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spinning into threail. Of flax, linen is made, from the finest cambric to the coarsest canvass. Hemp is chiefly used for coarse cloth, such as strong sheeting, and sacking; but it is sometimes wrought to considerable fineness ; it is also twisted into ropes and cables.

The corn-harvest begins in July in some parts of Ireland ; but August and September are the principal harvest-months.

August. In the beginning of this month, the weather is still hot, and usually calm and fair. What remained to be perfected by the powerful influence of the sun, is daily advancing to maturity. The farmer now sees the principal ob. ject of his culture, and the chief source of his riches, waiting only for the hand of the gatherer. Of the several kinds of grain, rye and oals are usually the first ripened; but this varies, according to the period of sowing; and . some of every species may be seen fit for cutting at the same time.

Every fair day is now of great importance : für, when the corn is once ripe, it is liable to continual damage while standing, either from the shedding of the seeds, from the depredations of birds, or from storms. The utmost diligence is therefore used by the careful husbandman to get it in, and labourers are hired from all quarters to hasten the work.

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This pleasant harvest scene is beheld in its perfection only in the open field countries, where the sight can take in at once an úninterrupted extent of land waving with corn, and a multitude of people engaged in the various parts of the labour.

It is a prospect equally delightful to the eye and the heart, and it ought to inspire erery sentiment of benevolence to our fellow-creatures, and gra. titude to our Creator.

The rural festival of harrest home is an exs tremely natural one, and has been observed in almost all ages and all countries. The jovial harvest 'supper cheers the heart of the poor labourer, and prepares him to begin, without murmuring, the labours of another year.

This month is the season of another kind of harvest in some parts of England, which is the hop-picking. The hop is a climbing plant, sometimes growing wild in hedges, and is cultivated on account of its use in making malt liquors. It is planted in regular rows, and poles are set for it to run upon. When the poles are covered to the top, nothiæg can make a more elegant appearance, ihan one of these hop-gardens. At the time of gathering, the poles are taken up with the plants cling

ing to them; and the scaly flowering heads, which are the part used, are carefully picked off. These are a finely-flavoured bitter, which taste they readily impart to hot water. They thus improve our beer, and make it keep better. Kent, Sussex, and Worcestershire, in England, are the counties the most famous for the growth of hops; but thie plant does not grow in Ireland,

September. This is, in general, a very agreeable month, the distinguishing softness and serenity of autumn, with its deep blue skies, prevailing through great part of it. The days are now very sensibly shortened: and the mornings and evenings are chill and damp, though the warmth is still considerable in the middle of the day.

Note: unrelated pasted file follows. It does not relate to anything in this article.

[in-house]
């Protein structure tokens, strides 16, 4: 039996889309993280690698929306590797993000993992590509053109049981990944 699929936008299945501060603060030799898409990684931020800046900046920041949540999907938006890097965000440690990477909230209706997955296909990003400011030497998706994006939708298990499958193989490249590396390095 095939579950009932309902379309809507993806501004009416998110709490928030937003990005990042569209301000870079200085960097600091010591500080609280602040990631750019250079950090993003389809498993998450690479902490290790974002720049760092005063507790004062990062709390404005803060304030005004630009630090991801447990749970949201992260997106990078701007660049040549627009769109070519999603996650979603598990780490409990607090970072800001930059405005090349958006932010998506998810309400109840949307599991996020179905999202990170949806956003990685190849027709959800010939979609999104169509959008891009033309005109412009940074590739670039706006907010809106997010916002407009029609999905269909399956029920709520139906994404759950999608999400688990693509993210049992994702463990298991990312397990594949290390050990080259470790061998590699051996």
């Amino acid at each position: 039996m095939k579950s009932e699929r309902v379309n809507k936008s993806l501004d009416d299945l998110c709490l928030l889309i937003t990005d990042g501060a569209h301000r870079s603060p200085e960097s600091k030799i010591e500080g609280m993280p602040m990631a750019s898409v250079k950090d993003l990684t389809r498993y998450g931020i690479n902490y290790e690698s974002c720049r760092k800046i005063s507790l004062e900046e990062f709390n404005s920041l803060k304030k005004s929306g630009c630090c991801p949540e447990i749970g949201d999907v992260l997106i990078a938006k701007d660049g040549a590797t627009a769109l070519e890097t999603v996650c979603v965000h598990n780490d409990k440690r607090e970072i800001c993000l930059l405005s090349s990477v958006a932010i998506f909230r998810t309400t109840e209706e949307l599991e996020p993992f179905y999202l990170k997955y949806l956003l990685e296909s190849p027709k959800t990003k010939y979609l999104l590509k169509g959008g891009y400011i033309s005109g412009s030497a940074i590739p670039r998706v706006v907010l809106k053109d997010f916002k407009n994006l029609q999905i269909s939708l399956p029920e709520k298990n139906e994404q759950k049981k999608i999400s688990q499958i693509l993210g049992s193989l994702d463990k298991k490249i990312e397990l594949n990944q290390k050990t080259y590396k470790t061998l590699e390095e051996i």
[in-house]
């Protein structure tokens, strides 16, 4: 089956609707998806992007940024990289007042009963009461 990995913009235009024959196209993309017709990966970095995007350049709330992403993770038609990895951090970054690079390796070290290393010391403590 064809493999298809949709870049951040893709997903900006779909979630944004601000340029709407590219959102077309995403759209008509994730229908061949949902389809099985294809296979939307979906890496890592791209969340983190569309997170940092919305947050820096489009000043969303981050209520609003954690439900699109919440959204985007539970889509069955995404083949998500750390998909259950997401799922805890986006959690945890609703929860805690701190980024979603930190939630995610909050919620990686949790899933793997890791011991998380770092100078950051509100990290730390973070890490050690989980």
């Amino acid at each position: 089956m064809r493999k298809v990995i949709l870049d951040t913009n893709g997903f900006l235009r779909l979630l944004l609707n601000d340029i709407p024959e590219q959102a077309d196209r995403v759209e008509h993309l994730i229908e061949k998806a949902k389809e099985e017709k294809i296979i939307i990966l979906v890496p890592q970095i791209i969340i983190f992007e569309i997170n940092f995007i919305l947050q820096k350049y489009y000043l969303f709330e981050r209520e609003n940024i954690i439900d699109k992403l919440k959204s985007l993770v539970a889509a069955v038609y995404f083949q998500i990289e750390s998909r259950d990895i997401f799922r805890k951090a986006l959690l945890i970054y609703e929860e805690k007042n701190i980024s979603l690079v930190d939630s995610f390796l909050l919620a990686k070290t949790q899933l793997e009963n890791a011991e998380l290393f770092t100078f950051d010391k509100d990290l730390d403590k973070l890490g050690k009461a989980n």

This variation of temperature is one cause why autumn is an unhealthy time, especially in the warmer climates, and in nioist situations.

The labours of the husbandman, have but a very short intermission; for, no sooner is the harvest gathered in, than the fields are again ploughed up and prepared for the winter corn, rye, and wheat, which are sown during the latter part of this month and the next.

Not only the swallow-tribe, but many other small birds, which feed on insects, disappear on the approach of cold weather, when the insects themselves are no longer to be met with.

On the other hand, some birds arrive at this season from siill more northerly countries, to spend the winter with us. The fieldfare and red-wing, whose departure was mentioned

in March, return about the end of September. They feed chiefly on the berries with which our woods and hedges are plentifully stored all the winter.

The most useful fruit this country affords, the apple, successively ripens, according to its dif. ferent kinds, from July to September, or October ; but the principal harvest of them is about the close of this month. They are now gathered for the cider-making, which in some counties is a busy and important einployment.

The apples are taken, either fresh from the tree, or after they have lain a while to mellow, and crushed in a mill, and then pressed till all their juice is extracted. This is set to ferment, whence it becomes cider, which may properly be called apple-wine. Pears treated in the same manner yield a liquor called perry, These are the common drinks in the counties where they are chiefly made.

The autumnal equinox,. when day and night are again equal over the whole globe, happens about the 23d of September. This, as well as the Spring equinox, is generally attended with storms, which throw down much of the fruit yet remaining on the trees.

October. PLANTS having gone through the progressive stages of springing, flowering, and seeding, have at this season brought to maturity

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